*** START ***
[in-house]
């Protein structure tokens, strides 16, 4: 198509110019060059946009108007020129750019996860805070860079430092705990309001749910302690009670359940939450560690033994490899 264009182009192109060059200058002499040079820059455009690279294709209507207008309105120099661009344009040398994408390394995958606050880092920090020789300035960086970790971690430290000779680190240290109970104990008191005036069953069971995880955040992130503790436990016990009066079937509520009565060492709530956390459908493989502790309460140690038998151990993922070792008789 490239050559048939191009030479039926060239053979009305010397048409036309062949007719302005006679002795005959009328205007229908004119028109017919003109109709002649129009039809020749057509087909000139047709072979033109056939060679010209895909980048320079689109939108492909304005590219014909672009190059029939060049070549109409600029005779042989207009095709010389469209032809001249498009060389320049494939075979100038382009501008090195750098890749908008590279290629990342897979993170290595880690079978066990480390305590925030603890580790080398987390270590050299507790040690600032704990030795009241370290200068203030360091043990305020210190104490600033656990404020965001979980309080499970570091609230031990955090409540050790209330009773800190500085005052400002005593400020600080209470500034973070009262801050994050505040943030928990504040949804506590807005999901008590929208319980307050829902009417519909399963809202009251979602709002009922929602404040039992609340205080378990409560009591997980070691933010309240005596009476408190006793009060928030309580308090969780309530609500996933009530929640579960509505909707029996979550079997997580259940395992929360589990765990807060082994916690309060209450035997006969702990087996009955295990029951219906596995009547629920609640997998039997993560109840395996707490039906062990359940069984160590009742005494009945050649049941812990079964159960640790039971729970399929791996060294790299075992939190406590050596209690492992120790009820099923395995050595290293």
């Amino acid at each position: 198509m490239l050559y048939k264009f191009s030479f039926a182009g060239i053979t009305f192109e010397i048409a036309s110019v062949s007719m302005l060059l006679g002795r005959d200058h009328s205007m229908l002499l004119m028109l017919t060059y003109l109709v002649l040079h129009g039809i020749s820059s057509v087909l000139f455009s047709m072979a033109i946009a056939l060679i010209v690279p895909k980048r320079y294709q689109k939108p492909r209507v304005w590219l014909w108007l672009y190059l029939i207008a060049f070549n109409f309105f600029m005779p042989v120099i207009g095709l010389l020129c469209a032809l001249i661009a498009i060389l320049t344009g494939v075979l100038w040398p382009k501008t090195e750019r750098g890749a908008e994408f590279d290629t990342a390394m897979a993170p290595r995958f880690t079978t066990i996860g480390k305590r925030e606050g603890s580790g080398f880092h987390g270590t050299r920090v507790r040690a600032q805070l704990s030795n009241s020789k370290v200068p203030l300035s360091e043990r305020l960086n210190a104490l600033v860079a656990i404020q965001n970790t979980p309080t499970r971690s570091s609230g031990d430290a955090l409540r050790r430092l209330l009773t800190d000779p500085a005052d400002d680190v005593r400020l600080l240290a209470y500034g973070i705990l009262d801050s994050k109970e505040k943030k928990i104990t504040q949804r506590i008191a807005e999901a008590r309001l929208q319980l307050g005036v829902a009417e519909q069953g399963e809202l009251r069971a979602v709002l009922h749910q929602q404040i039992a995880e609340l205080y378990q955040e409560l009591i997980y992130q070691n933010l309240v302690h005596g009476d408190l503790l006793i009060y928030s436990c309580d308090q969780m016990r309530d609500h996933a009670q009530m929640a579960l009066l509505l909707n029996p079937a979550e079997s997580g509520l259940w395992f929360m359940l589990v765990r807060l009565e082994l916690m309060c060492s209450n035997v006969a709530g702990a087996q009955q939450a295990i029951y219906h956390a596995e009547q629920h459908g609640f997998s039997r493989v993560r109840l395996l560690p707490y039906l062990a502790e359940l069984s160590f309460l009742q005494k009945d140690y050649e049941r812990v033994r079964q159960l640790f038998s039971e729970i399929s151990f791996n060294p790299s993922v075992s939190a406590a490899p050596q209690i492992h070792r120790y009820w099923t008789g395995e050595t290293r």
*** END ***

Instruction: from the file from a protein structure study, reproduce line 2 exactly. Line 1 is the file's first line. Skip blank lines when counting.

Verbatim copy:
């Protein structure tokens, strides 16, 4: 198509110019060059946009108007020129750019996860805070860079430092705990309001749910302690009670359940939450560690033994490899 264009182009192109060059200058002499040079820059455009690279294709209507207008309105120099661009344009040398994408390394995958606050880092920090020789300035960086970790971690430290000779680190240290109970104990008191005036069953069971995880955040992130503790436990016990009066079937509520009565060492709530956390459908493989502790309460140690038998151990993922070792008789 490239050559048939191009030479039926060239053979009305010397048409036309062949007719302005006679002795005959009328205007229908004119028109017919003109109709002649129009039809020749057509087909000139047709072979033109056939060679010209895909980048320079689109939108492909304005590219014909672009190059029939060049070549109409600029005779042989207009095709010389469209032809001249498009060389320049494939075979100038382009501008090195750098890749908008590279290629990342897979993170290595880690079978066990480390305590925030603890580790080398987390270590050299507790040690600032704990030795009241370290200068203030360091043990305020210190104490600033656990404020965001979980309080499970570091609230031990955090409540050790209330009773800190500085005052400002005593400020600080209470500034973070009262801050994050505040943030928990504040949804506590807005999901008590929208319980307050829902009417519909399963809202009251979602709002009922929602404040039992609340205080378990409560009591997980070691933010309240005596009476408190006793009060928030309580308090969780309530609500996933009530929640579960509505909707029996979550079997997580259940395992929360589990765990807060082994916690309060209450035997006969702990087996009955295990029951219906596995009547629920609640997998039997993560109840395996707490039906062990359940069984160590009742005494009945050649049941812990079964159960640790039971729970399929791996060294790299075992939190406590050596209690492992120790009820099923395995050595290293």